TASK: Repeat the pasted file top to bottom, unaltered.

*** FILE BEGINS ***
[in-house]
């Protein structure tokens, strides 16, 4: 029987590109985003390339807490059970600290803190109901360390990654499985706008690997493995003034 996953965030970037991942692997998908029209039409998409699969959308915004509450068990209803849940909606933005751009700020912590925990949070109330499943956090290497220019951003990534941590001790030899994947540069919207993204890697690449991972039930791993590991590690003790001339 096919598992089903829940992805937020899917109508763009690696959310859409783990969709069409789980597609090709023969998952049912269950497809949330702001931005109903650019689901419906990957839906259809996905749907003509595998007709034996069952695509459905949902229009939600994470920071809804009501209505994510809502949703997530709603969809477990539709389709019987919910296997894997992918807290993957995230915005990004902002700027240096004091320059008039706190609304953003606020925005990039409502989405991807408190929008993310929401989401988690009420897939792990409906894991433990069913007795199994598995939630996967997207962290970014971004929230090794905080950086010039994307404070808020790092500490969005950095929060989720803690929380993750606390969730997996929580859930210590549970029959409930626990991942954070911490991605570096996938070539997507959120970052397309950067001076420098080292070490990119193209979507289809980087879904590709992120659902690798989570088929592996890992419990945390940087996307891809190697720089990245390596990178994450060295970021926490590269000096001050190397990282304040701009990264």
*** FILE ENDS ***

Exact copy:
[in-house]
């Protein structure tokens, strides 16, 4: 029987590109985003390339807490059970600290803190109901360390990654499985706008690997493995003034 996953965030970037991942692997998908029209039409998409699969959308915004509450068990209803849940909606933005751009700020912590925990949070109330499943956090290497220019951003990534941590001790030899994947540069919207993204890697690449991972039930791993590991590690003790001339 096919598992089903829940992805937020899917109508763009690696959310859409783990969709069409789980597609090709023969998952049912269950497809949330702001931005109903650019689901419906990957839906259809996905749907003509595998007709034996069952695509459905949902229009939600994470920071809804009501209505994510809502949703997530709603969809477990539709389709019987919910296997894997992918807290993957995230915005990004902002700027240096004091320059008039706190609304953003606020925005990039409502989405991807408190929008993310929401989401988690009420897939792990409906894991433990069913007795199994598995939630996967997207962290970014971004929230090794905080950086010039994307404070808020790092500490969005950095929060989720803690929380993750606390969730997996929580859930210590549970029959409930626990991942954070911490991605570096996938070539997507959120970052397309950067001076420098080292070490990119193209979507289809980087879904590709992120659902690798989570088929592996890992419990945390940087996307891809190697720089990245390596990178994450060295970021926490590269000096001050190397990282304040701009990264």